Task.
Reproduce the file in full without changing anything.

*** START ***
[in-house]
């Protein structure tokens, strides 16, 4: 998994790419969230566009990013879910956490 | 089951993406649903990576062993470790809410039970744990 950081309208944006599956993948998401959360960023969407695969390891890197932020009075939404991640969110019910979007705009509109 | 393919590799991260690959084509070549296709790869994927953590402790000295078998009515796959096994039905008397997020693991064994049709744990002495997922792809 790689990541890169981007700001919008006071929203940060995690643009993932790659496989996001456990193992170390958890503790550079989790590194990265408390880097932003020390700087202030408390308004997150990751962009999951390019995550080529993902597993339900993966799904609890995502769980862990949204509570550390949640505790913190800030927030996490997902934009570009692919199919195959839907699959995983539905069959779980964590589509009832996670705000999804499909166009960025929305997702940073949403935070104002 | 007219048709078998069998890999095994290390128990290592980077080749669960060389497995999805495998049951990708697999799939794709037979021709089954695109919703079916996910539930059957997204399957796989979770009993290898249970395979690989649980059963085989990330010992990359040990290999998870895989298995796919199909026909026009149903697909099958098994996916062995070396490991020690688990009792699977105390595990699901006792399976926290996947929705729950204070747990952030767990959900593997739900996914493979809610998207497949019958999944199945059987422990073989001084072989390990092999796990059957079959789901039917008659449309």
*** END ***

[in-house]
């Protein structure tokens, strides 16, 4: 998994790419969230566009990013879910956490 | 089951993406649903990576062993470790809410039970744990 950081309208944006599956993948998401959360960023969407695969390891890197932020009075939404991640969110019910979007705009509109 | 393919590799991260690959084509070549296709790869994927953590402790000295078998009515796959096994039905008397997020693991064994049709744990002495997922792809 790689990541890169981007700001919008006071929203940060995690643009993932790659496989996001456990193992170390958890503790550079989790590194990265408390880097932003020390700087202030408390308004997150990751962009999951390019995550080529993902597993339900993966799904609890995502769980862990949204509570550390949640505790913190800030927030996490997902934009570009692919199919195959839907699959995983539905069959779980964590589509009832996670705000999804499909166009960025929305997702940073949403935070104002 | 007219048709078998069998890999095994290390128990290592980077080749669960060389497995999805495998049951990708697999799939794709037979021709089954695109919703079916996910539930059957997204399957796989979770009993290898249970395979690989649980059963085989990330010992990359040990290999998870895989298995796919199909026909026009149903697909099958098994996916062995070396490991020690688990009792699977105390595990699901006792399976926290996947929705729950204070747990952030767990959900593997739900996914493979809610998207497949019958999944199945059987422990073989001084072989390990092999796990059957079959789901039917008659449309």